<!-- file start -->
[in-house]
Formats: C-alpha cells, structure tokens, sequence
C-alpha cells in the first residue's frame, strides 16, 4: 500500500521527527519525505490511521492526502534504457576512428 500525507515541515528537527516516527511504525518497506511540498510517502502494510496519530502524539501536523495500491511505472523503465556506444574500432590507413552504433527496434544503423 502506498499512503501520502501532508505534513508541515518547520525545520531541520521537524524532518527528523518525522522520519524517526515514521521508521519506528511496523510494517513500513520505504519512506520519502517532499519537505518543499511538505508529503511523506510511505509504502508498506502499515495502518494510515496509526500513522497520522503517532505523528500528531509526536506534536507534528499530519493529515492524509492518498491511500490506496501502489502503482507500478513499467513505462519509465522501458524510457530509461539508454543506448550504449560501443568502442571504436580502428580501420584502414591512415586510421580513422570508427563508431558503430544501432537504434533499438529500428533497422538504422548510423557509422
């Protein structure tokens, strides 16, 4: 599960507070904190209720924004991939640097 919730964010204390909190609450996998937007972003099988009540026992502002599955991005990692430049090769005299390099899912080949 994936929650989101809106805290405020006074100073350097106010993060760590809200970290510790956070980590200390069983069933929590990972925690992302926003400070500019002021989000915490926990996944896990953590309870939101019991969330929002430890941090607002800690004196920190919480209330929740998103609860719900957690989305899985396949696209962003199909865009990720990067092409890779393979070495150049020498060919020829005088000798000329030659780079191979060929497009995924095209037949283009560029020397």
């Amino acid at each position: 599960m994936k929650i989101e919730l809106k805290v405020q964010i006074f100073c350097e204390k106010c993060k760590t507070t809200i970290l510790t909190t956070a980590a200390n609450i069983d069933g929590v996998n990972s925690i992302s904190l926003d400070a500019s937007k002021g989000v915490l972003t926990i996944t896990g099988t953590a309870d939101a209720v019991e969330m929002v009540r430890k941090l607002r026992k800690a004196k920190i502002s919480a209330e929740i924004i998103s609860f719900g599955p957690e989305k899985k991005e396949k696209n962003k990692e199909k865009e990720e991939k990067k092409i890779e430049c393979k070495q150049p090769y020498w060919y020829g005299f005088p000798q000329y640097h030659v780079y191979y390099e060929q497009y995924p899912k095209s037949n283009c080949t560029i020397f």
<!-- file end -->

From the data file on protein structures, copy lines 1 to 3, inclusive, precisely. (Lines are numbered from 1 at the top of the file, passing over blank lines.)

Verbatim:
[in-house]
Formats: C-alpha cells, structure tokens, sequence
C-alpha cells in the first residue's frame, strides 16, 4: 500500500521527527519525505490511521492526502534504457576512428 500525507515541515528537527516516527511504525518497506511540498510517502502494510496519530502524539501536523495500491511505472523503465556506444574500432590507413552504433527496434544503423 502506498499512503501520502501532508505534513508541515518547520525545520531541520521537524524532518527528523518525522522520519524517526515514521521508521519506528511496523510494517513500513520505504519512506520519502517532499519537505518543499511538505508529503511523506510511505509504502508498506502499515495502518494510515496509526500513522497520522503517532505523528500528531509526536506534536507534528499530519493529515492524509492518498491511500490506496501502489502503482507500478513499467513505462519509465522501458524510457530509461539508454543506448550504449560501443568502442571504436580502428580501420584502414591512415586510421580513422570508427563508431558503430544501432537504434533499438529500428533497422538504422548510423557509422